Now what if we wanted a forward AND reverse linked list? Here is where maybe the ability to manipulate siblings starts to seem a little more reasonable (I still think there is a better way, but humor me):

class ListItem
   method ListItem(&data As any);
   method linkTo(&item As JJM_COLLECTIONS:ListItem);
   method next() Returns JJM_COLLECTIONS:ListItem;
   method prev() Returns JJM_COLLECTIONS:ListItem;
   method remove() Returns JJM_COLLECTIONS:ListItem;
   method getData() Returns any;
private
   instance JJM_COLLECTIONS:ListItem &nextItem_;
   instance JJM_COLLECTIONS:ListItem &prevItem_;
   instance any &data_;
end-class;

method ListItem
   /+ &data as Any +/
   %This.data_ = &data;
end-method;

method linkTo
   /+ &item as JJM_COLLECTIONS:ListItem +/
   REM ** manipulate previous sibling;
   &item.nextItem_ = %This;
   %This.prevItem_ = &item;
end-method;

method next
   /+ Returns JJM_COLLECTIONS:ListItem +/
   Return %This.nextItem_;
end-method;

method prev
   /+ Returns JJM_COLLECTIONS:ListItem +/
   Return %This.prevItem_;
end-method;

method remove
   /+ Returns JJM_COLLECTIONS:ListItem +/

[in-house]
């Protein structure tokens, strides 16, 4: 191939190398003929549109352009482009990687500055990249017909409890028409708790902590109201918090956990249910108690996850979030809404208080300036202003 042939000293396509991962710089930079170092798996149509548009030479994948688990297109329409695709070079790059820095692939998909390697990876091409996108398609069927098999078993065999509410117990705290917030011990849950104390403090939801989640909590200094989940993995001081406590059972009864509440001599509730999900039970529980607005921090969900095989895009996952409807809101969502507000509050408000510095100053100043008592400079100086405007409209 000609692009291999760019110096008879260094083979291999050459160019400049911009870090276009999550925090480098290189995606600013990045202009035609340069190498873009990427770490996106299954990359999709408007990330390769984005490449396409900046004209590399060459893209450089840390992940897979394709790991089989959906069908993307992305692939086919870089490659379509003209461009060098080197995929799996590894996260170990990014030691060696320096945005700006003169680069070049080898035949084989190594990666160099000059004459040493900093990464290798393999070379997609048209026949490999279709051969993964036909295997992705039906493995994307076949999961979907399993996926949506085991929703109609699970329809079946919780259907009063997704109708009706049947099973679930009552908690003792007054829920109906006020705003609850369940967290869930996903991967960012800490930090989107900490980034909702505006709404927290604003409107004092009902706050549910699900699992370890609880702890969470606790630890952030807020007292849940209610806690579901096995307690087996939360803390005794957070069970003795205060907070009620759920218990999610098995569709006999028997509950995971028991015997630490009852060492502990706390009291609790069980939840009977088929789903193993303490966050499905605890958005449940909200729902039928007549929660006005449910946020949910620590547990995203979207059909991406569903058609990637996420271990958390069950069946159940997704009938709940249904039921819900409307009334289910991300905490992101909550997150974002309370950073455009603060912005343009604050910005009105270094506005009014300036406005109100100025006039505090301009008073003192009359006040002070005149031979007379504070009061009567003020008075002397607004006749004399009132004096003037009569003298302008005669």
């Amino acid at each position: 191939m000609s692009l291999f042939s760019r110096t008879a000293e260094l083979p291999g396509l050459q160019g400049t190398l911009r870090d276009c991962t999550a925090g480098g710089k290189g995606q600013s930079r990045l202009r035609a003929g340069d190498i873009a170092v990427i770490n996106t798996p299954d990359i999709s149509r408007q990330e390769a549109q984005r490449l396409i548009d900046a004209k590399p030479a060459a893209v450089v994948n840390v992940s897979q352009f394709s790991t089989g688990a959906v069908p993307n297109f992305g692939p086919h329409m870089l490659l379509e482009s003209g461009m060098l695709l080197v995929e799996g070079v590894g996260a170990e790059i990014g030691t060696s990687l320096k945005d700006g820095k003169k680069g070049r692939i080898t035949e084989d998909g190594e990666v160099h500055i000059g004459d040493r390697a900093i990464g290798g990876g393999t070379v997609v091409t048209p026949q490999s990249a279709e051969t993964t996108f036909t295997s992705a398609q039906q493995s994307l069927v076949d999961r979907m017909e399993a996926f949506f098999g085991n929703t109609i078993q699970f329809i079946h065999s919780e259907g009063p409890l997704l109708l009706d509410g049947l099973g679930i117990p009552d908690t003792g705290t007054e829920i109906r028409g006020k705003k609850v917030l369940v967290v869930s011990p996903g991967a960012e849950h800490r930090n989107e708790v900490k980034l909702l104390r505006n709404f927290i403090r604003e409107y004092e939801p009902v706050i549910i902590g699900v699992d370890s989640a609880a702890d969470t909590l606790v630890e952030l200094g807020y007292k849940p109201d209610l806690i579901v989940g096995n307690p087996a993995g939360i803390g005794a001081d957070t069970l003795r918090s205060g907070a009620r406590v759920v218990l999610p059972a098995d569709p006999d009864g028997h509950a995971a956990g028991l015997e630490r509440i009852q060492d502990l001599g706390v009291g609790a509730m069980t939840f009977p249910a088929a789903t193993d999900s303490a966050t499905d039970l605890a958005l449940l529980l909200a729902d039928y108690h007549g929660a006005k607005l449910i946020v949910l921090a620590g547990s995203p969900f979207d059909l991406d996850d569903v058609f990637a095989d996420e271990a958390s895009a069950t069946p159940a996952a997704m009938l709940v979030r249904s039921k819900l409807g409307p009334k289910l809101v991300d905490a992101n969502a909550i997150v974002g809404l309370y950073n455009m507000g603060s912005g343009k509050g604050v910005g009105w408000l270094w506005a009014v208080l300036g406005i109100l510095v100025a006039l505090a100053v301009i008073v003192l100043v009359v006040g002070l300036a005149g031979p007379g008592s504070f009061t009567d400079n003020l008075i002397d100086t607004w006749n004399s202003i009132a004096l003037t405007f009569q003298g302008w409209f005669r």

%This.nextItem_.linkTo(%This.prevItem_);
   REM ** Or manipulate both siblings;
   REM %This.prevItem_.nextItem_ = %This.nextItem_;
   REM %This.nextItem_.prevItem_ = %This.prevItem_;
   Return %This.prevItem_;
end-method;

method getData
   /+ Returns Any +/
   Return %This.data_;
end-method;

And here is the final test case

import TTS_UNITTEST:TestBase;
import JJM_COLLECTIONS:ListItem;

class TestListItem extends TTS_UNITTEST:TestBase
   method TestListItem();
   method Run();
end-class;

method TestListItem
   %Super = create TTS_UNITTEST:TestBase("TestListItem");
end-method;

method Run
   /+ Extends/implements TTS_UNITTEST:TestBase.Run +/
   Local JJM_COLLECTIONS:ListItem &item1 =
      create JJM_COLLECTIONS:ListItem("Item 1");
   Local JJM_COLLECTIONS:ListItem &item2 =
      create JJM_COLLECTIONS:ListItem("Item 2");
   Local JJM_COLLECTIONS:ListItem &item3 =
      create JJM_COLLECTIONS:ListItem("Item 3");
   
   &item2.linkTo(&item1);
   
   %This.AssertStringsEqual(&item1.next().getData(), "Item 2",
      "Test 1 failed. The next item is not Item 2");
   %This.AssertStringsEqual(&item2.prev().getData(), "Item 1",
      "Test 2 failed. The prev item is not Item 1");
   
   &item3.linkTo(&item2);
   %This.AssertStringsEqual(&item1.next().next().getData(), "Item 3",
      "Test 3 failed. The next.next item is not Item 3");
   %This.AssertStringsEqual(&item1.next().next().prev().getData(), "Item 2",
      "Test 4 failed. The prev item is not Item 2");
   
   Local JJM_COLLECTIONS:ListItem &temp = &item2.remove();
   %This.AssertStringsEqual(&item1.next().getData(), "Item 3",
      "Test 5 failed. The next item is not Item 3");
   %This.AssertStringsEqual(&item1.next().prev().getData(), "Item 1",
      "Test 6 failed. The prev item is not Item 1");
   
end-method;

I hope that helps clear up some of the confusion around the term "private" as it relates to Application Classes.